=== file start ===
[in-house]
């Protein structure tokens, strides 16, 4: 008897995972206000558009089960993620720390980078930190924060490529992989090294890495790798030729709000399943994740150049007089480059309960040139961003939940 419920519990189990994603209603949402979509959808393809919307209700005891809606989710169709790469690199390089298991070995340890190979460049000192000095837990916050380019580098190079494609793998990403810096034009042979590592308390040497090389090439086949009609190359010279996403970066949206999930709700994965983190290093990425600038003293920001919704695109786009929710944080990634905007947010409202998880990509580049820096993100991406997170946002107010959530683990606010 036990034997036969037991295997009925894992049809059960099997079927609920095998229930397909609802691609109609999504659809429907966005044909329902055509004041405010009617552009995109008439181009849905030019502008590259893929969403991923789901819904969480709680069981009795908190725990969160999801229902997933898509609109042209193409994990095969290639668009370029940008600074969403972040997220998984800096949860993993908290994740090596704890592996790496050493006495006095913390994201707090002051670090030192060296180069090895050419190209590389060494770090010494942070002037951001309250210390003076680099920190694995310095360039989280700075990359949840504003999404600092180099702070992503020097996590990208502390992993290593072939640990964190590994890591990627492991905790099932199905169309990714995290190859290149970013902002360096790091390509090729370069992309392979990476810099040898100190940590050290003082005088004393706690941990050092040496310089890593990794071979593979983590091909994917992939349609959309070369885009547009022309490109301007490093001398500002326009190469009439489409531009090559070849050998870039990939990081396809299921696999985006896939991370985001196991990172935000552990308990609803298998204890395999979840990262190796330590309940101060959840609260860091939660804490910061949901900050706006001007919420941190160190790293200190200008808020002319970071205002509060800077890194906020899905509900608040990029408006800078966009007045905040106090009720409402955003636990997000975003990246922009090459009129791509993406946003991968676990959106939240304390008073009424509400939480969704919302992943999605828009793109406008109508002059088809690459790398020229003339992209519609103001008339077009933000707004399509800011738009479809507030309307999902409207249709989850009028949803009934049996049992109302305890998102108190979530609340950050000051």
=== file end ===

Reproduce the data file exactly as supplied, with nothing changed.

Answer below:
[in-house]
């Protein structure tokens, strides 16, 4: 008897995972206000558009089960993620720390980078930190924060490529992989090294890495790798030729709000399943994740150049007089480059309960040139961003939940 419920519990189990994603209603949402979509959808393809919307209700005891809606989710169709790469690199390089298991070995340890190979460049000192000095837990916050380019580098190079494609793998990403810096034009042979590592308390040497090389090439086949009609190359010279996403970066949206999930709700994965983190290093990425600038003293920001919704695109786009929710944080990634905007947010409202998880990509580049820096993100991406997170946002107010959530683990606010 036990034997036969037991295997009925894992049809059960099997079927609920095998229930397909609802691609109609999504659809429907966005044909329902055509004041405010009617552009995109008439181009849905030019502008590259893929969403991923789901819904969480709680069981009795908190725990969160999801229902997933898509609109042209193409994990095969290639668009370029940008600074969403972040997220998984800096949860993993908290994740090596704890592996790496050493006495006095913390994201707090002051670090030192060296180069090895050419190209590389060494770090010494942070002037951001309250210390003076680099920190694995310095360039989280700075990359949840504003999404600092180099702070992503020097996590990208502390992993290593072939640990964190590994890591990627492991905790099932199905169309990714995290190859290149970013902002360096790091390509090729370069992309392979990476810099040898100190940590050290003082005088004393706690941990050092040496310089890593990794071979593979983590091909994917992939349609959309070369885009547009022309490109301007490093001398500002326009190469009439489409531009090559070849050998870039990939990081396809299921696999985006896939991370985001196991990172935000552990308990609803298998204890395999979840990262190796330590309940101060959840609260860091939660804490910061949901900050706006001007919420941190160190790293200190200008808020002319970071205002509060800077890194906020899905509900608040990029408006800078966009007045905040106090009720409402955003636990997000975003990246922009090459009129791509993406946003991968676990959106939240304390008073009424509400939480969704919302992943999605828009793109406008109508002059088809690459790398020229003339992209519609103001008339077009933000707004399509800011738009479809507030309307999902409207249709989850009028949803009934049996049992109302305890998102108190979530609340950050000051």